PRS Publications

Food production is essential. Western Ag's lab is OPEN and receiving shipments of samples.

Have this publication emailed to you.

Evaluation of competitive effects of green alder, willow and other shrubs on white spruce and lodgepole pine in Northern Alberta

Cortini, F. and P. Comeau. 2008. Forest Ecology and Mangement 255: 82-91

Abstract

In boreal forests of western Canada, lodgepole pine (Pinus contorta Dougl. ex. Loud.) and white spruce (Picea glauca (Moench) Voss) often grow together with numerous tall shrubs such as green alder (Alnus crispa (Ait.) Pursh) and little-tree willow (Salix spp.). In an area south of Grande Prairie, Alberta, Canada, we examined the effects of shrubs, herbs and other trees on nutrient and light availability and growth of white spruce and lodgepole pine. For white spruce the best competition measure (tested against volume increments of the past 3 years) was visually estimated % ground cover times the height of the competitor (VCHT) with light (DIFN) ranking in third place. For lodgepole pine, DIFN was the best competition measure for predicting volume increment and the best competition index was again VCHT. Taller conifers had a stronger competitive effect than tall shrubs, with their effect on white spruce being larger than that on lodgepole pine.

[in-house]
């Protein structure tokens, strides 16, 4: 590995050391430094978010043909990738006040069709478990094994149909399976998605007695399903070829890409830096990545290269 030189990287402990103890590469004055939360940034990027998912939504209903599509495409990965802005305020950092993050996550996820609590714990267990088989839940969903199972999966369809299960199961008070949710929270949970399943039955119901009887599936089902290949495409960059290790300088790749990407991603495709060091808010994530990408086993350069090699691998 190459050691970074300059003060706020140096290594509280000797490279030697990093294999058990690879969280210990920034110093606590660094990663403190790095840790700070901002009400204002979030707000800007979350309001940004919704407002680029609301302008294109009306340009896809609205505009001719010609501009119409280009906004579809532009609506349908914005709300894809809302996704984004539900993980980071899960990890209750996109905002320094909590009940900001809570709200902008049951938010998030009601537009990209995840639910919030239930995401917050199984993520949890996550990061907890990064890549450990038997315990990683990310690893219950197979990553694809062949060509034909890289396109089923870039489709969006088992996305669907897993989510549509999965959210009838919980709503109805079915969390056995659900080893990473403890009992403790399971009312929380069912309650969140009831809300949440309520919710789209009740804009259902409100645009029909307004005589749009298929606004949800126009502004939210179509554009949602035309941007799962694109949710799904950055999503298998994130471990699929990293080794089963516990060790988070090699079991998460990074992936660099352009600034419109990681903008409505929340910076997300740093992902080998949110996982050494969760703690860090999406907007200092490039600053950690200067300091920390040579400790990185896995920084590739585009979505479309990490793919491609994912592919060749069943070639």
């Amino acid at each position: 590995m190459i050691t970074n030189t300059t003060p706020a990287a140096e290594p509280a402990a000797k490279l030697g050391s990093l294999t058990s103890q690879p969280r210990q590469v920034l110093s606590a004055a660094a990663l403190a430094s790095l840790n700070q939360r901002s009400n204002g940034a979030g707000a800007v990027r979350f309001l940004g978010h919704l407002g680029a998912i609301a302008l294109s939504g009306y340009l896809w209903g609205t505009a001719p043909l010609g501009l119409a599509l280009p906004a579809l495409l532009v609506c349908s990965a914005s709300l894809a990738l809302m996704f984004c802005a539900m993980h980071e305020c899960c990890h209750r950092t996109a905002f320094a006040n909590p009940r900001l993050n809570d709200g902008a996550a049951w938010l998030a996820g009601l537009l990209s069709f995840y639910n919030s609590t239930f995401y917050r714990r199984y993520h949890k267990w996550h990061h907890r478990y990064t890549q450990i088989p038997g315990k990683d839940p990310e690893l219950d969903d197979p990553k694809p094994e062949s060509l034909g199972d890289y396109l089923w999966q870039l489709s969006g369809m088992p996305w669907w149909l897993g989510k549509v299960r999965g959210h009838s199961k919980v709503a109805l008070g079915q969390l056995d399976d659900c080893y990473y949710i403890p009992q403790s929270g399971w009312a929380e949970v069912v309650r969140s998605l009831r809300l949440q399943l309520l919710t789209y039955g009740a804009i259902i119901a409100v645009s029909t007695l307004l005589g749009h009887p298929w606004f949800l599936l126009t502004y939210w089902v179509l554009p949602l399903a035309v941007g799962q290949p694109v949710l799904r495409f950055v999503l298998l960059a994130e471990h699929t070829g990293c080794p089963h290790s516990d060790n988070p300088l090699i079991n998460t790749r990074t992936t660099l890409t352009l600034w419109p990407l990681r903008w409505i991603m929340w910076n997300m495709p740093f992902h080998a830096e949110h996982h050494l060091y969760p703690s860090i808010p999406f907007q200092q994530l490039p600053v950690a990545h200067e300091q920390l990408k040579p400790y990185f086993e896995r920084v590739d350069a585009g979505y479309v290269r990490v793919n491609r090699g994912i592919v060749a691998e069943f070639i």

Comparison of the effects of alder and willow indicates that both species are having negative effects on growth of pine and spruce on these sites with green alder having a stronger influence on spruce than pine due to the smaller size of the spruce. Herbaceous cover was having more effect on white spruce than lodgepole pine and may be related to both their height and differences in rooting depth. The results did not show any significant relationship ( p > 0.05) between nitrogen availability and cover of alder and willow and between conifer foliar nutrient concentrations and cover of alder and willow. Our study suggests that the current Alberta regeneration standards may be overestimating the effect that competing vegetation has on conifer growth since significant growth reduction occurs only at high shrub densities.

Key Words

Interspecific plant competition, Nutrients availability, Nitrogen, Tree growth, Light transmittance, Competition index, Visual cover estimate;Regeneration standard; Green alder; Willow; Lodgepole pine; White spruce